Objectives: We investigated patients' difficulties in managing their diet (i.e. diet setbacks) and associations with change in disease-specific and general emotional distress (diabetes distress and depressive symptoms) among patients with type 2 diabetes and their spouses.
Method: Data for this study were collected in couples' homes (N=115 couples) using structured interviews and self-administered questionnaires at three time points: baseline (T1), six months after baseline (T2) and 12 months after baseline (T3).
Results: Patients' diet setbacks were associated with an increase in their diabetes distress in the shorter-term (over six months). Patients' diet setbacks were not associated with longer-term change in diabetes distress or with change in depressive symptoms at either time point (six months or one year). In contrast, spouses' perceptions of patients' diet setbacks were associated with increases in their own diabetes distress at both time points (over six months and one year), and also with an increase in their depressive symptoms in the longer-term (over one year).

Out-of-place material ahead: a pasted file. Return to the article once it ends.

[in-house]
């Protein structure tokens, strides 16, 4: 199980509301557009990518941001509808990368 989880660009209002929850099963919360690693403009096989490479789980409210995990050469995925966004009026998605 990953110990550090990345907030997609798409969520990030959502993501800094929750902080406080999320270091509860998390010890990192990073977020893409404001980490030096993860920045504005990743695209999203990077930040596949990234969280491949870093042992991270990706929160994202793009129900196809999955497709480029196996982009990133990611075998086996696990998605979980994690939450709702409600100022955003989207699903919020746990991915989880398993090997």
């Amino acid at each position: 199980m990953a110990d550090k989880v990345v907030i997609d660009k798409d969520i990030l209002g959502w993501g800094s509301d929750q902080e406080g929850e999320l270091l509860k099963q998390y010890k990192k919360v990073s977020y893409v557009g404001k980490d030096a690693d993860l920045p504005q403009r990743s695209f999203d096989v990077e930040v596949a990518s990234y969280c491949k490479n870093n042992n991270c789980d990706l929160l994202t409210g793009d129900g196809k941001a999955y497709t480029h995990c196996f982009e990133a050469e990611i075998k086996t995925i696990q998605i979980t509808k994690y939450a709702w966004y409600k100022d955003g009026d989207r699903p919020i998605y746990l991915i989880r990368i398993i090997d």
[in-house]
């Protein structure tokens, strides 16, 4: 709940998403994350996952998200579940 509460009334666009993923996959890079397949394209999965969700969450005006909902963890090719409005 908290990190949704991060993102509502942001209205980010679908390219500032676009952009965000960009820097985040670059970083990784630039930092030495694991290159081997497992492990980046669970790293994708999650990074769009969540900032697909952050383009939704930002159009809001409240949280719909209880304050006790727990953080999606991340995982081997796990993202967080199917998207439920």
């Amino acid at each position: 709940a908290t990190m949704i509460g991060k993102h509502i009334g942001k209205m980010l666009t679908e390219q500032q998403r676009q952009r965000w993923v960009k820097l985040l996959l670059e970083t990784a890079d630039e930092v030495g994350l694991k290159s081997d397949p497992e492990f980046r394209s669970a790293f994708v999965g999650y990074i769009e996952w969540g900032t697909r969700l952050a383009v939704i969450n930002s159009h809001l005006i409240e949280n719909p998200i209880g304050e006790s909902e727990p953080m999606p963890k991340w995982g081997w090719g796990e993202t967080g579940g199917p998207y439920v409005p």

Conclusion: Findings reveal detrimental consequences of patients' diet nonadherence for emotional well-being that extend to the well-being of their spouses.